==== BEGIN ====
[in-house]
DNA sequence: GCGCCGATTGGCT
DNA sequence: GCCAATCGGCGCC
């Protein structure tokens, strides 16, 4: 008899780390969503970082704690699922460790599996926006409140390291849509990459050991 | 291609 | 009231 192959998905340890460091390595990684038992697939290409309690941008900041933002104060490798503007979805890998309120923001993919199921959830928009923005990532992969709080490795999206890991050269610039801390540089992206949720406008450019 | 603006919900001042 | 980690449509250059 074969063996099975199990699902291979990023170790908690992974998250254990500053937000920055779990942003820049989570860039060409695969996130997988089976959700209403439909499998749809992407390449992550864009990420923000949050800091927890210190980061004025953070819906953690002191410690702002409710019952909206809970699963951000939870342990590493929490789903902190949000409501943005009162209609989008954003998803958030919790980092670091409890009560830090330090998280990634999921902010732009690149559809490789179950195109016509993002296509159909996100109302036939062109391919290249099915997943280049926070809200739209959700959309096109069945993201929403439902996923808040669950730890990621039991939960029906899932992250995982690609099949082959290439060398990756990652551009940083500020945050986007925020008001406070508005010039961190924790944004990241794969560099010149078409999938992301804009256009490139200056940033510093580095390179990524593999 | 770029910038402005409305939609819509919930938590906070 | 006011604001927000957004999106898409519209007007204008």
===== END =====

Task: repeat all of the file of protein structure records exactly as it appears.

[in-house]
DNA sequence: GCGCCGATTGGCT
DNA sequence: GCCAATCGGCGCC
């Protein structure tokens, strides 16, 4: 008899780390969503970082704690699922460790599996926006409140390291849509990459050991 | 291609 | 009231 192959998905340890460091390595990684038992697939290409309690941008900041933002104060490798503007979805890998309120923001993919199921959830928009923005990532992969709080490795999206890991050269610039801390540089992206949720406008450019 | 603006919900001042 | 980690449509250059 074969063996099975199990699902291979990023170790908690992974998250254990500053937000920055779990942003820049989570860039060409695969996130997988089976959700209403439909499998749809992407390449992550864009990420923000949050800091927890210190980061004025953070819906953690002191410690702002409710019952909206809970699963951000939870342990590493929490789903902190949000409501943005009162209609989008954003998803958030919790980092670091409890009560830090330090998280990634999921902010732009690149559809490789179950195109016509993002296509159909996100109302036939062109391919290249099915997943280049926070809200739209959700959309096109069945993201929403439902996923808040669950730890990621039991939960029906899932992250995982690609099949082959290439060398990756990652551009940083500020945050986007925020008001406070508005010039961190924790944004990241794969560099010149078409999938992301804009256009490139200056940033510093580095390179990524593999 | 770029910038402005409305939609819509919930938590906070 | 006011604001927000957004999106898409519209007007204008």